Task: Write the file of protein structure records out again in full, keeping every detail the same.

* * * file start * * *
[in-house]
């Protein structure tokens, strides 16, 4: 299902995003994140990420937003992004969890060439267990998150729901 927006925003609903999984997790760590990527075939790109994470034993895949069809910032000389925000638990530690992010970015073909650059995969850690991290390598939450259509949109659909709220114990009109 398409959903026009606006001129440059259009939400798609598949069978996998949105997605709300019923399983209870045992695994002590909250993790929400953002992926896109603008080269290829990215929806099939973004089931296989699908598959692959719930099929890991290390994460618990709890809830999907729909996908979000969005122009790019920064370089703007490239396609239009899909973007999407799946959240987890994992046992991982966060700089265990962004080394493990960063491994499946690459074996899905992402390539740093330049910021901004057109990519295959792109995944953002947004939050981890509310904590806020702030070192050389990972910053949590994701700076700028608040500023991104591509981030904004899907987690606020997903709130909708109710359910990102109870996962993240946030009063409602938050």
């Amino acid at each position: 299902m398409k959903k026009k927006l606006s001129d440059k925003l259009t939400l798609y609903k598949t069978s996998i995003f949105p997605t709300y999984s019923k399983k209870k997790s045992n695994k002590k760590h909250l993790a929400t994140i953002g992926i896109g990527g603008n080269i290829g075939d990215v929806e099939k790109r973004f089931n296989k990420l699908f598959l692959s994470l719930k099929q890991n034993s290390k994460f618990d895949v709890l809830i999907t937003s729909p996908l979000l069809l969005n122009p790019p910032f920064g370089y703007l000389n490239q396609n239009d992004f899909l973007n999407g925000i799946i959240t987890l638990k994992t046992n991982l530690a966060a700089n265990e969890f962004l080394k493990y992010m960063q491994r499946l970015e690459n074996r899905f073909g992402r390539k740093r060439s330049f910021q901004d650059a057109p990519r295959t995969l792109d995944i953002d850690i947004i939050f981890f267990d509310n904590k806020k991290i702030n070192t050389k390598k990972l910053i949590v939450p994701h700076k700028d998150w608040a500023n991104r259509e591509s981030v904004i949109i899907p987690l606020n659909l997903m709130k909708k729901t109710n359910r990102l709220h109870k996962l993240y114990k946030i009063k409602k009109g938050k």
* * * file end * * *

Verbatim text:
[in-house]
């Protein structure tokens, strides 16, 4: 299902995003994140990420937003992004969890060439267990998150729901 927006925003609903999984997790760590990527075939790109994470034993895949069809910032000389925000638990530690992010970015073909650059995969850690991290390598939450259509949109659909709220114990009109 398409959903026009606006001129440059259009939400798609598949069978996998949105997605709300019923399983209870045992695994002590909250993790929400953002992926896109603008080269290829990215929806099939973004089931296989699908598959692959719930099929890991290390994460618990709890809830999907729909996908979000969005122009790019920064370089703007490239396609239009899909973007999407799946959240987890994992046992991982966060700089265990962004080394493990960063491994499946690459074996899905992402390539740093330049910021901004057109990519295959792109995944953002947004939050981890509310904590806020702030070192050389990972910053949590994701700076700028608040500023991104591509981030904004899907987690606020997903709130909708109710359910990102109870996962993240946030009063409602938050």
């Amino acid at each position: 299902m398409k959903k026009k927006l606006s001129d440059k925003l259009t939400l798609y609903k598949t069978s996998i995003f949105p997605t709300y999984s019923k399983k209870k997790s045992n695994k002590k760590h909250l993790a929400t994140i953002g992926i896109g990527g603008n080269i290829g075939d990215v929806e099939k790109r973004f089931n296989k990420l699908f598959l692959s994470l719930k099929q890991n034993s290390k994460f618990d895949v709890l809830i999907t937003s729909p996908l979000l069809l969005n122009p790019p910032f920064g370089y703007l000389n490239q396609n239009d992004f899909l973007n999407g925000i799946i959240t987890l638990k994992t046992n991982l530690a966060a700089n265990e969890f962004l080394k493990y992010m960063q491994r499946l970015e690459n074996r899905f073909g992402r390539k740093r060439s330049f910021q901004d650059a057109p990519r295959t995969l792109d995944i953002d850690i947004i939050f981890f267990d509310n904590k806020k991290i702030n070192t050389k390598k990972l910053i949590v939450p994701h700076k700028d998150w608040a500023n991104r259509e591509s981030v904004i949109i899907p987690l606020n659909l997903m709130k909708k729901t109710n359910r990102l709220h109870k996962l993240y114990k946030i009063k409602k009109g938050k």